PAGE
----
Come to a community discussion with board members and organizers of the Arts Network for Youth and Justice (ANYJ), which helps coordinate the work of community-based arts education organizations with system-impacted youth. Interested artists and arts-based organizations are invited to learn more about the network and talk with ANYJ coordinators about if/how ANYJ could support work with system-impacted youth in Doña Ana County.
About the Facilitators
The Mission1: The Arts Network for Youth & Justice (ANYJ) provides structure and coordination for the collaborative work of community-based arts education organizations.
ANYJ is made up of people who envision a future where youth are empowered, and where the systems that serve them are transformed by centering arts as a way to build the wellbeing of young people and their communities.
We serve system-impacted youth in New Mexico, leveraging the reach and expertise of our members to amplify impact, provide thought leadership for the field, and serve as a model for effective collaboration.
1Based on the mission statement as articulated by the Arts for Incarcerated Youth Network (AIYN: aiynetwork.org)
The Background: In August 2018, a group of artist-educators and arts-based organisations that work within the Juvenile Justice space in New Mexico came together to lay the groundwork for an Arts Network for Youth and Justice (ANYJ) in the state. Inspired by the Arts for Incarcerated Youth Network (AIYN) -- an organization that is also mentoring the creation of its New Mexico counterpart -- ANYJ seeks to act as a hub between various arts-based programming opportunities, which currently operate in silos, for system-impacted youth in the state. In so doing, ANYJ seeks to create models for data collection and analysis, to organise annual collaborative events for its stakeholders, to gather/hold best practices, to match youth with potential employers/mentors post-release, to interface with public stakeholders, to articulate a shared vision, and to access/manage resources for its members.
The Focus Areas: I. Arts-as-advocacy || Arts-resulting-advocacy
● Short term (within 1 year): To organize regular showcasings of work created by/ with youth in detention, both for a general public and for policy makers. These showcasings will function as “covert advocacy” that seeks to battle stigma surrounding incarceration, and to humanize the young people to those who might never interact with them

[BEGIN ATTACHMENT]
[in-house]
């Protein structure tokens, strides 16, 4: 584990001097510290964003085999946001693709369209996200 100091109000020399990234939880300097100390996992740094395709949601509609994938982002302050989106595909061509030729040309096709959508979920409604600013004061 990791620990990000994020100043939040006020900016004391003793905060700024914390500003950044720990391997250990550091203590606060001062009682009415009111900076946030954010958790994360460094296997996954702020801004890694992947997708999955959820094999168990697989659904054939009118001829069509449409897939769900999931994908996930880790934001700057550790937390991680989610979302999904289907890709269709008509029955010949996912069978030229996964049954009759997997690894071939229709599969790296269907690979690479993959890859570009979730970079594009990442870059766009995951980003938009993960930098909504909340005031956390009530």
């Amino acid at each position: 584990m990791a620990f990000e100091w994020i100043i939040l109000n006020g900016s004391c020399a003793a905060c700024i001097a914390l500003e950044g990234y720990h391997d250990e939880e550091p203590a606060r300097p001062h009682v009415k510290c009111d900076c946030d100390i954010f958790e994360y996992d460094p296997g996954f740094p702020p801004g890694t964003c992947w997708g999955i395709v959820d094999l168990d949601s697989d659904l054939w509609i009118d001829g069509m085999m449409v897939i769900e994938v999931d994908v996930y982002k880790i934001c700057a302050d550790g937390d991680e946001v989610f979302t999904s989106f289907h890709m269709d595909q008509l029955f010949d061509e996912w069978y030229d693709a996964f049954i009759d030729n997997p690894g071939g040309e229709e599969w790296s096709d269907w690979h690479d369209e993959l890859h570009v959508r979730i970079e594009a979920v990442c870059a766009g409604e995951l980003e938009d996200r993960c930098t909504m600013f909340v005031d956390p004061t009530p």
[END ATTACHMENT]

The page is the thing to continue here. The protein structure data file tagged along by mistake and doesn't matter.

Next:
● Medium term (between 1 to 3 years): To develop a mechanism to generate, collate, and analyse data, understanding that the more quantitative information that we can use to showcase the impact of the arts vis-a-vis Juvenile Justice, the more likely policy makers are to respond
● Long term (between 3 to 5 years): To work with policy makers so as to implement, in three to five years, one entirely arts-based unit at a youth detention facility in the state. In this “pilot” unit, the arts would be woven into every aspect of the young people’s rehabilitation/ healing, and comparative evaluation frameworks would be designed to look at differences in youth and staff experiences of this approach (compared to the current, non-arts-based model).
II. Programming across the “Continuum” pre-detention; during detention; pre-release; post-release
● Short term: To encourage integration across different arts-based programs that are currently offered within the facilities
● Medium term: To develop a multidisciplinary arts-as-activism program for formerly incarcerated or system-impacted youth to create artworks that can operate as tools for policy advocacy, lobbying, and public engagement on national/international levels
● Long term: To work toward an Arts-based “Case Management” approach, and to create a team of artist-educators (AEs) who function as “case-managers”, of sorts. These AEs will liaise with organizations who already work with system impacted youth; youth who present as being ‘in risk’ of incarceration. If the young person is subsequently incarcerated, this AE will be present throughout the young person’s time in detention (on their care team) and will guide them through the transition process (pre-release) into a funded arts apprenticeship that they could take on post-release. This paid apprenticeship, it is hoped, will allow the young person to build enough of a skill-base -- through the creation of artistic work; through participation in advocacy and capacity building -- to become “case managers” themselves
● Long term: To enhance connectivity with youth after they leave the facilities, there is a possibility of installing technology like Portals in different counties in NM: beginning with the four New Mexican counties in which the Juvenile Detention Alternatives Initiative already has programming in place. The use of this technology is seen as potentially allowing members of ANYJ to remain connected with youth post-release, even if they reside at a geographical distance from the “hub” at which post-release programming is offered.
III. Training/Capacity building
● Short term: To hold trauma/healing informed trainings for the artist-educators (including an emphasis on student centered social competency) and to invite youth alumni from our programs to engage with such training, to speak to best practices from their perspective
● Medium term: To design training sessions in which the artists and the facilities’ staff are trained together, and learn how to constructively engage with/ learn from each other
● Long term: To design arts-based curricula that might be woven into Criminology and Law programs in the state (in formal programs at Universities and Colleges; but also in other kinds of training avenues that currently exist for police and correctional officers).